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Dallas City Council Member: Adding Highway Lanes Is Pointless

Dallas City Councilman Scott Griggs says additional car capacity won't solve Dallas' congestion problem. Photo: ##http://transportationblog.dallasnews.com/archives/2012/04/another-downtown-highway-is-po.html## Dallas Morning News##
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We've written about the seedy good-old-boy network in Texas that, with naked self-interest, has lobbied for and built more, more, and MORE highways, even as public budgets and household pocketbooks struggle under the burden.

So it is with great admiration today that we recognize a voice of reason out of the Lone Star state: no, not Pedestrian Pete -- Dallas City Council Member Scott Griggs.

Griggs set himself apart by criticizing plans to ram through a major new highway in downtown Dallas -- which would add to the existing roster of six.

Rodger Jones at the Dallas Morning News' Transportation Blog interviewed the self-styled "progressive pragmatist" this week:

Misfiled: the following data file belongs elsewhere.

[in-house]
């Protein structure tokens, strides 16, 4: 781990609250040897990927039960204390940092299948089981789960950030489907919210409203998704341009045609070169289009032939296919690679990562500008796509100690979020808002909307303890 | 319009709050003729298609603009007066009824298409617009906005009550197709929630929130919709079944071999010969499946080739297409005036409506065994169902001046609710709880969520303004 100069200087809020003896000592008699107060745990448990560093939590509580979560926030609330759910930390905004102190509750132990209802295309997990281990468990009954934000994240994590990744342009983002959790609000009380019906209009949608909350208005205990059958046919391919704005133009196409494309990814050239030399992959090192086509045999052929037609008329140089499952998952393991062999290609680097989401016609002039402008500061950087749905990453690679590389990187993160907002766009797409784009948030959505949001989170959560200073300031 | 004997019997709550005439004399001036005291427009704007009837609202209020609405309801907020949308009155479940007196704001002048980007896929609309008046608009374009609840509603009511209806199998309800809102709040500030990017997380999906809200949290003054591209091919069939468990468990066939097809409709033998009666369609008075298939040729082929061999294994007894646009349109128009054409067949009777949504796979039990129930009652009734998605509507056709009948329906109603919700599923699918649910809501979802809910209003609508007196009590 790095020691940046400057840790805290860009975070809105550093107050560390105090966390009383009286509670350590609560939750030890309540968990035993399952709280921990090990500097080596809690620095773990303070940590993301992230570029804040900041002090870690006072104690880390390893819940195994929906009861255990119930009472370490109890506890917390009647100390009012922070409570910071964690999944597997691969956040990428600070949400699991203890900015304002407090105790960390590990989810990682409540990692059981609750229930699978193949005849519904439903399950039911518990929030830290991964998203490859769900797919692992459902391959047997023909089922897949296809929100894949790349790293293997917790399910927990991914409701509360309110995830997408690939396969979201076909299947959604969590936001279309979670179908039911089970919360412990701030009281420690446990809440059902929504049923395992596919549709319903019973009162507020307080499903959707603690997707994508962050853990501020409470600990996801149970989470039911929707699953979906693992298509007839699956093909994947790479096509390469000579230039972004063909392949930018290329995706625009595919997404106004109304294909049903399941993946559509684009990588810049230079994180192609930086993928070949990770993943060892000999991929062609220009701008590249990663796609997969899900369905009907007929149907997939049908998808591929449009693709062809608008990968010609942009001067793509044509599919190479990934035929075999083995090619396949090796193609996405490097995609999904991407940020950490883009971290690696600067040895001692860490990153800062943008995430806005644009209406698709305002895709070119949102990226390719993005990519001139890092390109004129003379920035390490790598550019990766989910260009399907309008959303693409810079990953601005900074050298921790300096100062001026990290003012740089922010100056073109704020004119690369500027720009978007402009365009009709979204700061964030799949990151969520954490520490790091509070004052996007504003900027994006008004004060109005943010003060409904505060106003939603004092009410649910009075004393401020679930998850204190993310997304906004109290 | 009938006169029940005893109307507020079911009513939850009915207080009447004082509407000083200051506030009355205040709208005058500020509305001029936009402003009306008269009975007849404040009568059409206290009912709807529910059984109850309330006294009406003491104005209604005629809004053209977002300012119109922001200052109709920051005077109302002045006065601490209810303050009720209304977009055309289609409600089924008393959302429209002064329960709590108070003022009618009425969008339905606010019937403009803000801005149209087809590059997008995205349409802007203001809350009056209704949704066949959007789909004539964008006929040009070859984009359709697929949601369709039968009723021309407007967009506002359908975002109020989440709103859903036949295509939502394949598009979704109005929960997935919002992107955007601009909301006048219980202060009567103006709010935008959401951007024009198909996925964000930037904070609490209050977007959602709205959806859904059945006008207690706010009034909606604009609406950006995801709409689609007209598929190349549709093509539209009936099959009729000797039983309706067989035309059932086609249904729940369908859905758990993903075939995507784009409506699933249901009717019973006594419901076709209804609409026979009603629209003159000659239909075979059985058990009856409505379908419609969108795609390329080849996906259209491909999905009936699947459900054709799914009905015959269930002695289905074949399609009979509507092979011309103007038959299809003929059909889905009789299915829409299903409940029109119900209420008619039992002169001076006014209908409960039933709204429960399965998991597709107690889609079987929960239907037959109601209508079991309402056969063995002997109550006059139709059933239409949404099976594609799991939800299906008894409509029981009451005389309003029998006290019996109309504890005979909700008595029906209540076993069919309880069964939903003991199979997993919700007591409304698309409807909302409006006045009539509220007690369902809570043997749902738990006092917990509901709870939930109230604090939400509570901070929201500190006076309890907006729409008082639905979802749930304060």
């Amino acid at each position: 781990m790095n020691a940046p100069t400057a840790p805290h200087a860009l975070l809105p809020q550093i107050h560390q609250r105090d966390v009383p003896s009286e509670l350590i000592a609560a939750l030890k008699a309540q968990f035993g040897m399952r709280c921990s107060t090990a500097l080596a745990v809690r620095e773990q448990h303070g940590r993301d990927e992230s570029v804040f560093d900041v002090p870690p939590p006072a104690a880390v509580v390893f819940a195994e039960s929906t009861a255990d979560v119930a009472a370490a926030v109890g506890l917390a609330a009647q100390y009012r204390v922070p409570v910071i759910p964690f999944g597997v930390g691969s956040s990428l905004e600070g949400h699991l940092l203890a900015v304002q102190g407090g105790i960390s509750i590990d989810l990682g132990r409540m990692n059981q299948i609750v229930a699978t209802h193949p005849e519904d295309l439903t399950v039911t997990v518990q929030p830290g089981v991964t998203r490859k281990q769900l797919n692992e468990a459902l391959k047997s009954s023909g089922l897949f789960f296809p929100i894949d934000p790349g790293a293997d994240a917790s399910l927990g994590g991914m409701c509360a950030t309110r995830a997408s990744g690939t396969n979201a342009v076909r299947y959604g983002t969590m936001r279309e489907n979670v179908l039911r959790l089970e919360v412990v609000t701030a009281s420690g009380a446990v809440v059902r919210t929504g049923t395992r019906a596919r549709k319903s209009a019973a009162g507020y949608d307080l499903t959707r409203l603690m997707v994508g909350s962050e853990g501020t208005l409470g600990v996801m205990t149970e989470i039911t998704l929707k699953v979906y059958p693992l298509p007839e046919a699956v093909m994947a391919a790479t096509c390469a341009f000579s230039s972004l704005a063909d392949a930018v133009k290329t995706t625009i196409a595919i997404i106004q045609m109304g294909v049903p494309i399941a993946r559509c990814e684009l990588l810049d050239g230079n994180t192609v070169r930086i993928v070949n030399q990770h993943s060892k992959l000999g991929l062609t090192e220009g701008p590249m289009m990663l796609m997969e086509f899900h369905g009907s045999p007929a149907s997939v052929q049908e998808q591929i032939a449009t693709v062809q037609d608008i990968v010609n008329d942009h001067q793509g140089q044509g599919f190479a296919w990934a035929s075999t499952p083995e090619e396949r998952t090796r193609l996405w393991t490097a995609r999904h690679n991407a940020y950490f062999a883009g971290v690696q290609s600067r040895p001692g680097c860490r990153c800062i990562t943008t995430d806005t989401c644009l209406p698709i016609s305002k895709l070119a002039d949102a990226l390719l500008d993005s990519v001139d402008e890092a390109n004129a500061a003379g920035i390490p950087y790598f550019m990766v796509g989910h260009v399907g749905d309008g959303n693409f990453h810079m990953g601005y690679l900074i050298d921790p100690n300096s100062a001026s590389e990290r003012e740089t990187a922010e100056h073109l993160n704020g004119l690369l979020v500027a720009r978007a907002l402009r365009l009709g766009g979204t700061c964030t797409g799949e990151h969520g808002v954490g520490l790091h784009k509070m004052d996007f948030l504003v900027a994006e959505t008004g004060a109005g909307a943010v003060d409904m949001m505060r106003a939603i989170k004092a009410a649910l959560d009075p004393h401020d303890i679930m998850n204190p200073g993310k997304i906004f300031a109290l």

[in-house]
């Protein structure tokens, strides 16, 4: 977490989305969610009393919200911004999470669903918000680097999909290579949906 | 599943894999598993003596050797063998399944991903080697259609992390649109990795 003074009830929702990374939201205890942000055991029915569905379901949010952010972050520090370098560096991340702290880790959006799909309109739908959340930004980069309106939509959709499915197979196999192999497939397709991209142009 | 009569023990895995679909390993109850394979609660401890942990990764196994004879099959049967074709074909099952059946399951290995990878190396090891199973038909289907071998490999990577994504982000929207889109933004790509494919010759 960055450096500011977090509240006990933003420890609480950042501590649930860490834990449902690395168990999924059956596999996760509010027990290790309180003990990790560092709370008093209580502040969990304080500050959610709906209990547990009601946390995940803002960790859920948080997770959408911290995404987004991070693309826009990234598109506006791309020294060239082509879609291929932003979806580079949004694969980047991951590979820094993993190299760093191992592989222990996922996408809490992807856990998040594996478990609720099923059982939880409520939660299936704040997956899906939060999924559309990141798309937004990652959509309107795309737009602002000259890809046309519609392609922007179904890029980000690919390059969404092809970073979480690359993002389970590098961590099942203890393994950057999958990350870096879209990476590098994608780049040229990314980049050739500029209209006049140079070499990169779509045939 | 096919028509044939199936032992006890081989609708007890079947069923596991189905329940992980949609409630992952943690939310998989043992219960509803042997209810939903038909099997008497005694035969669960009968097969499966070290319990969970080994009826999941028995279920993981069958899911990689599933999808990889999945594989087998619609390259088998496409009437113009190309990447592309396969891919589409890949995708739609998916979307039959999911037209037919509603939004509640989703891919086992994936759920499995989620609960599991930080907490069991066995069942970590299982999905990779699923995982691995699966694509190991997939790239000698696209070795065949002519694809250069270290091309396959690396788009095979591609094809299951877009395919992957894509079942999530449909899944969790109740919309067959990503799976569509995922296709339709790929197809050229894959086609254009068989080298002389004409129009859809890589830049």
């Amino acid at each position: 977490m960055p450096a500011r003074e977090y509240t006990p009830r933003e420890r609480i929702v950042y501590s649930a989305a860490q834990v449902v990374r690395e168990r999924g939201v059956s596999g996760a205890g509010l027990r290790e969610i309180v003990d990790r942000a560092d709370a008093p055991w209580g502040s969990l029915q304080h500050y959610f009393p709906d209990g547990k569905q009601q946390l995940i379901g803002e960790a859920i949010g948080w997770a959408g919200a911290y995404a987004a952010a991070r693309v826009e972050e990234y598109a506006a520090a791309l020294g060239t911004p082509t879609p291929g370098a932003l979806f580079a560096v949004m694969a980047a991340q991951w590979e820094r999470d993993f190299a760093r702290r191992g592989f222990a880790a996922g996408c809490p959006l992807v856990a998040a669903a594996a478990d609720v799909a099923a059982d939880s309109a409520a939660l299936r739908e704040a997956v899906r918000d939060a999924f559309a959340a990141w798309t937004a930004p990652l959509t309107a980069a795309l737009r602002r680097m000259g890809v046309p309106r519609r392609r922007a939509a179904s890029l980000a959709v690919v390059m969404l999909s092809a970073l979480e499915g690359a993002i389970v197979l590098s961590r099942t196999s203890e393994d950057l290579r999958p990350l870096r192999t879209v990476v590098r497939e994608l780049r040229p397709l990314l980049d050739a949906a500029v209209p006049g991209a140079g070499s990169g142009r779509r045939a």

Building the Trinity parkway would merely guarantee another congested highway, he said. "I'm not a supporter of the toll road."

Several times Griggs referenced the phenomenon of latent demand -- i.e., that free-flowing lanes attract cars like ants to a picnic. "Wherever you build, people will go."

He said that makes it folly for central Dallas to try to build itself out of traffic gridlock.

"We are so addicted to the automobile," Griggs said. "Adding lane capacity is like an obese person buying a bigger belt and saying he doesn't have a weight problem."

The key to tortured traffic is to balance out transportation among the various modes -- car, trains, buses, walking, bicycling, etc.

"We've seen in city after city that people will use those choices," Griggs said. "We need balanced capacity, not added capacity."

Well said, council member!

Elsewhere on the Network today: The Transport Politic reports on the political balancing act that goes hand in hand with transit expansion in Atlanta. Mobilizing the Region reports that there's a development boom going on around stations for the new busway planned for Connecticut. And Google Maps Bike There defends cyclists' right to ride two abreast.

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